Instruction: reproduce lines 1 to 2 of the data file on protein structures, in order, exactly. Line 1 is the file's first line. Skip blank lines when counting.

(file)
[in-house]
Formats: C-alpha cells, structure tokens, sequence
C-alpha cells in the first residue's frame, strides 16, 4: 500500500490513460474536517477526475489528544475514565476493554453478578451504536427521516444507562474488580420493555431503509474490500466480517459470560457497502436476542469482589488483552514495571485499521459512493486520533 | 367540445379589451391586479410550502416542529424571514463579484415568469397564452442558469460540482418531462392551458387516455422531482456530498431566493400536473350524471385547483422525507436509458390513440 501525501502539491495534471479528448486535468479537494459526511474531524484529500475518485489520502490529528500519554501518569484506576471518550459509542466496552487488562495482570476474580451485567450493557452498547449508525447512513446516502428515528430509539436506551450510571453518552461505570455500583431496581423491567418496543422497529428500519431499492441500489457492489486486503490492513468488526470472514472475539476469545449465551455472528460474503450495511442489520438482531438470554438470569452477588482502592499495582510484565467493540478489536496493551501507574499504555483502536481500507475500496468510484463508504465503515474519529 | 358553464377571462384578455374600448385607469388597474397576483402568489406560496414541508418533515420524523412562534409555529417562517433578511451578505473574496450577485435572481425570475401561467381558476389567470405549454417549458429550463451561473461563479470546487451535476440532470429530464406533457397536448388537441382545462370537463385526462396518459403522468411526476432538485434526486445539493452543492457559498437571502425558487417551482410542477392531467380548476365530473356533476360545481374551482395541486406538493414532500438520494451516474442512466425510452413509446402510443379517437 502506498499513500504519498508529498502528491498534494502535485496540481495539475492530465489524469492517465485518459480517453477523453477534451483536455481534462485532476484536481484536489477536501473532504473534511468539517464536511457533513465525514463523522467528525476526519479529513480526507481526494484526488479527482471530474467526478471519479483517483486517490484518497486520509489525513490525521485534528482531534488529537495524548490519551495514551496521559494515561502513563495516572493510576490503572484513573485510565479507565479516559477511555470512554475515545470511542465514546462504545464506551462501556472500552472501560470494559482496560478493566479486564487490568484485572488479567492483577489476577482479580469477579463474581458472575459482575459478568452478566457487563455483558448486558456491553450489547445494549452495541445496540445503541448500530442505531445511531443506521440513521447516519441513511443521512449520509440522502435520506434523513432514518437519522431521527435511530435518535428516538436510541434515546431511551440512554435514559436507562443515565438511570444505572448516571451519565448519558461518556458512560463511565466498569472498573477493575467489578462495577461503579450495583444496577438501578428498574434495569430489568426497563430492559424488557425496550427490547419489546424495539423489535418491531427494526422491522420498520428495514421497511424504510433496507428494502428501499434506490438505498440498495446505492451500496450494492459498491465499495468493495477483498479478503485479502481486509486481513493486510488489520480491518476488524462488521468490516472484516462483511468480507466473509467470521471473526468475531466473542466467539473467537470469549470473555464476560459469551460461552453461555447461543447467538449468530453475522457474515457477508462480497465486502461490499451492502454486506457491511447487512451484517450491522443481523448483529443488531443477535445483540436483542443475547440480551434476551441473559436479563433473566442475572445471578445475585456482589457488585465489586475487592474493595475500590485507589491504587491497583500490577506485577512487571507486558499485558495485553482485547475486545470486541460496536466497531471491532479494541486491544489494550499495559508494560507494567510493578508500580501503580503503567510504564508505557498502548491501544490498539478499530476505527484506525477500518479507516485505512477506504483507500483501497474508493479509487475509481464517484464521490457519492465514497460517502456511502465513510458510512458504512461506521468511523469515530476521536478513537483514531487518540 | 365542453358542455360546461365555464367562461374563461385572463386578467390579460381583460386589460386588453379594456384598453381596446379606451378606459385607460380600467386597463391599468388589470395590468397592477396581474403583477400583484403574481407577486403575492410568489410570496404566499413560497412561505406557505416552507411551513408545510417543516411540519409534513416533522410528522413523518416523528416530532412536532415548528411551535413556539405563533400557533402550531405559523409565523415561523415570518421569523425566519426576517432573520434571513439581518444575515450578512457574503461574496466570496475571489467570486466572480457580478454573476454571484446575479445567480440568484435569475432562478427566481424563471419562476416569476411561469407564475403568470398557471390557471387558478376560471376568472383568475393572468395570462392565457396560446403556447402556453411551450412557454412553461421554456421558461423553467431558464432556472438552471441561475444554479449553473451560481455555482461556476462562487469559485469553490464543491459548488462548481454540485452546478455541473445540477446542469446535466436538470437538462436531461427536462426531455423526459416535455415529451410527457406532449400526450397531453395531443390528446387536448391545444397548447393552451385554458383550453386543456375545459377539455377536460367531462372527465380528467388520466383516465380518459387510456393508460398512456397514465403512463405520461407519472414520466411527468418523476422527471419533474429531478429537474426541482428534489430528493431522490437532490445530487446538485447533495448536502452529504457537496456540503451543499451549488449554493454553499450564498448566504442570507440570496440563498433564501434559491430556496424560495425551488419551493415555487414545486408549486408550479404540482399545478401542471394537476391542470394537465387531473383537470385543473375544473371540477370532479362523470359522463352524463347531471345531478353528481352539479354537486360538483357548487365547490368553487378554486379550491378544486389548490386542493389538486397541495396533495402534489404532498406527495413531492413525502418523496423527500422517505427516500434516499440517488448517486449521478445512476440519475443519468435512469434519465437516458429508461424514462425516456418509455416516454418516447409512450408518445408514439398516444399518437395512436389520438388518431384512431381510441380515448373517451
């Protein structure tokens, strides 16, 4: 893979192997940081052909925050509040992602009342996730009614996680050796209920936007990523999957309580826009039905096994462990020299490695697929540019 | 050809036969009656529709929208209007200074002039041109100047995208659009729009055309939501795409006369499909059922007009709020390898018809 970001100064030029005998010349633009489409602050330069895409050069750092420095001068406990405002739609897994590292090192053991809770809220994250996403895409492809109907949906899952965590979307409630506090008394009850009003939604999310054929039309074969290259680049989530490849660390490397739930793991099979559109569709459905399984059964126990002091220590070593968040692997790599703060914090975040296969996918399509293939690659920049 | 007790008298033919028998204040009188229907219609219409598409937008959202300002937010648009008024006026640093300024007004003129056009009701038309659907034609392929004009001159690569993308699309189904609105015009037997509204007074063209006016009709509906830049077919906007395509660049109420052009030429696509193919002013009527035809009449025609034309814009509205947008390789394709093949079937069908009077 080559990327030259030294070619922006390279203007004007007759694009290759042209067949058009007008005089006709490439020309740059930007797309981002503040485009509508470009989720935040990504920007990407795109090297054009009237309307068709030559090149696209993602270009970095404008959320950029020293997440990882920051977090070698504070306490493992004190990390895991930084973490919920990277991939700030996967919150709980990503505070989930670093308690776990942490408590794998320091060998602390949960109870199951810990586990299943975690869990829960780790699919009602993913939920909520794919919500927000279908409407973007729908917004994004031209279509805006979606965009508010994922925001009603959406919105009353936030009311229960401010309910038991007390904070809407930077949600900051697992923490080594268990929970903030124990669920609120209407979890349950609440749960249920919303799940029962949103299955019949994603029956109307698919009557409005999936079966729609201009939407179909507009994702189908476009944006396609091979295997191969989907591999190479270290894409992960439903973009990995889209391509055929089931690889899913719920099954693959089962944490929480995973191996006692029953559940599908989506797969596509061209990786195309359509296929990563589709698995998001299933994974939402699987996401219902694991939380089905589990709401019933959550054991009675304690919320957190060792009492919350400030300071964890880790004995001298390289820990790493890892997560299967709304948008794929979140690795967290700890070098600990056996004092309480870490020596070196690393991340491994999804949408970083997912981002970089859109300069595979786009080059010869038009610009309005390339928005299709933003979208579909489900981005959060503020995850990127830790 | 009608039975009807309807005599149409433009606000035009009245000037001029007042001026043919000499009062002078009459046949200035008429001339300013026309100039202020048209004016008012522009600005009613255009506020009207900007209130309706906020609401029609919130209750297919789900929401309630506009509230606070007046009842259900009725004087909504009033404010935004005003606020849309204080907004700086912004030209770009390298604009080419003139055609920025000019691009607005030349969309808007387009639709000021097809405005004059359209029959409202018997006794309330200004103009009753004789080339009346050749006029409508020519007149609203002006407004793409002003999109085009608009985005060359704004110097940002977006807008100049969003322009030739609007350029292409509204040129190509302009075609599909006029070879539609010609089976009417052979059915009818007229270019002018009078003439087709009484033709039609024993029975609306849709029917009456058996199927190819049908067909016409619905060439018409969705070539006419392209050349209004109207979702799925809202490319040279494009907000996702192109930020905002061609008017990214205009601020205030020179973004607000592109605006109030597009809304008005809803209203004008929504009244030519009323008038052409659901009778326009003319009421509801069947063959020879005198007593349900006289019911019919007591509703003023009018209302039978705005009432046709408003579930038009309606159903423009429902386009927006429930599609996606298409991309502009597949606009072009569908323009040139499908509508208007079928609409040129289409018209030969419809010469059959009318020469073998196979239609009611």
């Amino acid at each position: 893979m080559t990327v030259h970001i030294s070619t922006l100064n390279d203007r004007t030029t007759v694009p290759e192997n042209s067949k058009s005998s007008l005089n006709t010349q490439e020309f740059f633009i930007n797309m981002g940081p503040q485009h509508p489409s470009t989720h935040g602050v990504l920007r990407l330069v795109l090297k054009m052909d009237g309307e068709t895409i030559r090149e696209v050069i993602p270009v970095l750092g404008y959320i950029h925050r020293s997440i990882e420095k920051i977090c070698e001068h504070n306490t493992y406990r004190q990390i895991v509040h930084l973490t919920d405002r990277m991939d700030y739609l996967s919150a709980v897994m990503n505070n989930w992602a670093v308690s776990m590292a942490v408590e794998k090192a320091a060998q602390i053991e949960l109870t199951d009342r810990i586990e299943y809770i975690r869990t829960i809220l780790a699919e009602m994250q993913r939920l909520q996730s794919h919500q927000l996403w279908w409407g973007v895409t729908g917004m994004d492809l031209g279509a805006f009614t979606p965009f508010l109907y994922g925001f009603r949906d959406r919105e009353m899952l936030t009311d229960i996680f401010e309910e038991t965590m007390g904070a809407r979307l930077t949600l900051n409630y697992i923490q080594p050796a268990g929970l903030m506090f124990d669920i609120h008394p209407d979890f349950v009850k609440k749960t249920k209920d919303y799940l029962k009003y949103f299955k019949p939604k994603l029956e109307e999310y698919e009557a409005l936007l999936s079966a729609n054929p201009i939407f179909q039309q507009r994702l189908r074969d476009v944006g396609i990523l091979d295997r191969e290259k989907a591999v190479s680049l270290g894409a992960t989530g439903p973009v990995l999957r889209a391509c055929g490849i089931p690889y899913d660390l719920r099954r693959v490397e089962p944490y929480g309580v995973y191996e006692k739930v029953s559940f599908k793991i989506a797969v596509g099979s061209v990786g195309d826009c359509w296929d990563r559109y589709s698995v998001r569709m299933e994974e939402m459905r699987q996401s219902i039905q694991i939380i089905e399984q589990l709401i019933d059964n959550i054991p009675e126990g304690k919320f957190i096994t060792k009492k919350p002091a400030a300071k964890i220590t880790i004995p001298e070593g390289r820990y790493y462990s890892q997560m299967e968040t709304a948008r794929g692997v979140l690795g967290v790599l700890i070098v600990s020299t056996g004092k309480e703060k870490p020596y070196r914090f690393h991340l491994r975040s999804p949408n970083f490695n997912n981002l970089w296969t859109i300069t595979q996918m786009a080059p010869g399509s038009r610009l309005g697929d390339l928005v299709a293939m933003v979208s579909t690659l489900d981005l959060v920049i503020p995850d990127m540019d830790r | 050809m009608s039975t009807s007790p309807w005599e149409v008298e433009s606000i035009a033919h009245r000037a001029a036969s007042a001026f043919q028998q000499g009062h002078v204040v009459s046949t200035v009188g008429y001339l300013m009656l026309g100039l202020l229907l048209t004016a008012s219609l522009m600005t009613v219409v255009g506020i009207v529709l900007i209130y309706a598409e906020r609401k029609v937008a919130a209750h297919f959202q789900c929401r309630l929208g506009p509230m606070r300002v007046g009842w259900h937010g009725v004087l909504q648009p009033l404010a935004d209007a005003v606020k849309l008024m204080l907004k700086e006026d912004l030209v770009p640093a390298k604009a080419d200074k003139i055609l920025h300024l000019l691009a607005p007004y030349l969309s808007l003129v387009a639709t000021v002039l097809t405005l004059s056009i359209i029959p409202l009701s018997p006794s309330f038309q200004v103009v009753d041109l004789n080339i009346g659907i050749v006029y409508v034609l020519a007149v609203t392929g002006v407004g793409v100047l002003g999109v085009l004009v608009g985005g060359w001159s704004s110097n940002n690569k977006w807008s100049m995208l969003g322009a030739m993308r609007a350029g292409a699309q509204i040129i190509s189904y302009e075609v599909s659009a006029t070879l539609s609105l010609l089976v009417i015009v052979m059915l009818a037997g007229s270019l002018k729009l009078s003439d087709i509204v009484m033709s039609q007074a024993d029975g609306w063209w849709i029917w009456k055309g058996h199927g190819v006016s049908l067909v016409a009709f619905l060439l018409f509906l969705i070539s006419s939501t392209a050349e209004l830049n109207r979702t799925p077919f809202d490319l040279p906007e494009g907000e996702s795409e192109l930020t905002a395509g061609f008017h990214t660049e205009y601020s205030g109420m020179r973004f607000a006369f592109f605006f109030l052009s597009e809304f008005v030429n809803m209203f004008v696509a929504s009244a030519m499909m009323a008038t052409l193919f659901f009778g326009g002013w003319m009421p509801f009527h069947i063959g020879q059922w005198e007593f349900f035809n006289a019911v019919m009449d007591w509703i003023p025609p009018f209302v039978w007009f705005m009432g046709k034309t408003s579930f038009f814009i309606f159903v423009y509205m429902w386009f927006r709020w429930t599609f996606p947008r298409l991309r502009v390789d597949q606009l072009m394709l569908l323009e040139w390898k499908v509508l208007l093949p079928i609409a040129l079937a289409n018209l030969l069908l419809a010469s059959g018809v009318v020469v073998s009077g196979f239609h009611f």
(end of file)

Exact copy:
[in-house]
Formats: C-alpha cells, structure tokens, sequence